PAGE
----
Russia-gate Harkens Back to the Bygone Days of Benghazi-gate

by Kevin Kelton

For Americans over 19, today’s “Russia-gate” headlines harken back to a bygone era of the 2015 “Benghazi-gate” scandal and a time of hot yoga, iPhone Sixes, John Green novels, and a guy named “Jeb!” captured the hearts of dark money donors everywhere.

Hard as it is to believe, it’s been almost two years since the email scandal and “Benghazi” hearings that so closely echo the Russian election tampering news of today. But for Americans who were born then, the similarities are eery.

Continue reading Russia-gate Harkens Back to the Bygone Days of Benghazi-gate

I’m watching my former Party devolve before my eyes

by D.J. McGuire

The title of this post comes – literally, word for word, from a lament of mine on Facebook as I gauge the reaction from Republicans to the Trump revelations.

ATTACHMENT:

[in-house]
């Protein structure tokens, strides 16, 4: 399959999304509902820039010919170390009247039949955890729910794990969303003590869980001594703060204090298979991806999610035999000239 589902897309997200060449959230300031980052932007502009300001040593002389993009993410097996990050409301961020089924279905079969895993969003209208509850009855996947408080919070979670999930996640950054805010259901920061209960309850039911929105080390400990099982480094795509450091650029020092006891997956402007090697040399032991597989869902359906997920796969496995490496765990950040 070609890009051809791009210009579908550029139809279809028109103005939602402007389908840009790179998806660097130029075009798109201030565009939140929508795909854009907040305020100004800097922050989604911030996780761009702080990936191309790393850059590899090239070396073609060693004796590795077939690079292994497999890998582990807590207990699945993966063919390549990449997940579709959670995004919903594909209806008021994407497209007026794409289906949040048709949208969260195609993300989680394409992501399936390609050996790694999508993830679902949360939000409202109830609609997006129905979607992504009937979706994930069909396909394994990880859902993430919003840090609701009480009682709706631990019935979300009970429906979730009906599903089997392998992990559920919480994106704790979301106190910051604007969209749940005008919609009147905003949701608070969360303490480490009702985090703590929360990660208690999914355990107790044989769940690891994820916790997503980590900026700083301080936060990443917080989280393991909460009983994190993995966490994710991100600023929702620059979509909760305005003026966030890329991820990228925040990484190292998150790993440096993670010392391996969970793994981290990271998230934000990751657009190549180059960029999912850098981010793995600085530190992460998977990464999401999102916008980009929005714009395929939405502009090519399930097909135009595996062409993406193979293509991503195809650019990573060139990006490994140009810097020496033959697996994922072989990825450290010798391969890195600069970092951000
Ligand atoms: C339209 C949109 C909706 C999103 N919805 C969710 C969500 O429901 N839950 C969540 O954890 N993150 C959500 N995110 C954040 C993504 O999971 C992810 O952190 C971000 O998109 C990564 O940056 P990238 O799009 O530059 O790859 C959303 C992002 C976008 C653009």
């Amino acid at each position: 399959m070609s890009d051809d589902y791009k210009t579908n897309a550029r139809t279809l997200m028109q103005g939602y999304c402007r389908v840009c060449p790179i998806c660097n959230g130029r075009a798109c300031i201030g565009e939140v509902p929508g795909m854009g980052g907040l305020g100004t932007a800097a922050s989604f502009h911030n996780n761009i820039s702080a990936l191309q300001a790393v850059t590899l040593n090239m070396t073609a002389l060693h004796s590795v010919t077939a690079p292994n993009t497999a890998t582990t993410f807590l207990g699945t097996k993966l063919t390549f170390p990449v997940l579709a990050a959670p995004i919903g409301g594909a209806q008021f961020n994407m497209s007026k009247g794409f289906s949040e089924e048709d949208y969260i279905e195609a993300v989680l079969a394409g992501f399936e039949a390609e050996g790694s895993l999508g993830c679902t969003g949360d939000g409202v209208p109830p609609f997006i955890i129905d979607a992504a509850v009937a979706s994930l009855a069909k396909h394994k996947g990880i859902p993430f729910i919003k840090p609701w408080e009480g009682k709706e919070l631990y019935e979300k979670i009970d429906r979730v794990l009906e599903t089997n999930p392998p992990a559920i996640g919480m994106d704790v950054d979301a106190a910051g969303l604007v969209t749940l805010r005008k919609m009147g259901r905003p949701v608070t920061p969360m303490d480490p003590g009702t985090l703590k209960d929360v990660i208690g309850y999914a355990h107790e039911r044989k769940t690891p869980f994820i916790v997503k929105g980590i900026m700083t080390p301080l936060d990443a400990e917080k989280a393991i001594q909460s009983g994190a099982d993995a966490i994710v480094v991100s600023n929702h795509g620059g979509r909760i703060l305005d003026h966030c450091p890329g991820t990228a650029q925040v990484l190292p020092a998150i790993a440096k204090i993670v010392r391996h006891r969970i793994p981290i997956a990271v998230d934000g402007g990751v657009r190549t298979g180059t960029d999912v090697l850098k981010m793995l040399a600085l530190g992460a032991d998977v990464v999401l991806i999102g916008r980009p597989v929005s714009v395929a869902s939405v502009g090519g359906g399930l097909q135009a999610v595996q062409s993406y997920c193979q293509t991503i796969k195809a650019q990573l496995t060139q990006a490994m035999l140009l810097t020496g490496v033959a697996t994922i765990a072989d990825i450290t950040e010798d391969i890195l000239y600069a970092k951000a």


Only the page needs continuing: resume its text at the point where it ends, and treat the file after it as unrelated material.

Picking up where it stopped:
For those unaware, I was active in the Republican Party for over 25 years: in College Republicans, as a campaign volunteer, as a precinct captain, and a party leader in a local district. I even ran for local office as a Republican nominee in 2009. So I know the game.

What I cannot understand is how few, if any, of my former party are willing to criticize Trump – at all.

Continue reading I’m watching my former Party devolve before my eyes

The Fault Lies In Ourselves

by Kevin Kelton

While we watch the slow, painful destruction of our political system, we should take a moment to reflect that we did this to ourselves. Every one of us. We bought into the politics of hate. We bought into the politics of cults. We devoured negative ads and delighted in dirty, underhanded campaigns. (This goes for the liberals as well.) We believed the worst in our candidates and pilloried them for being human. We gave ratings to hate. We rewarded crassness and punished civility.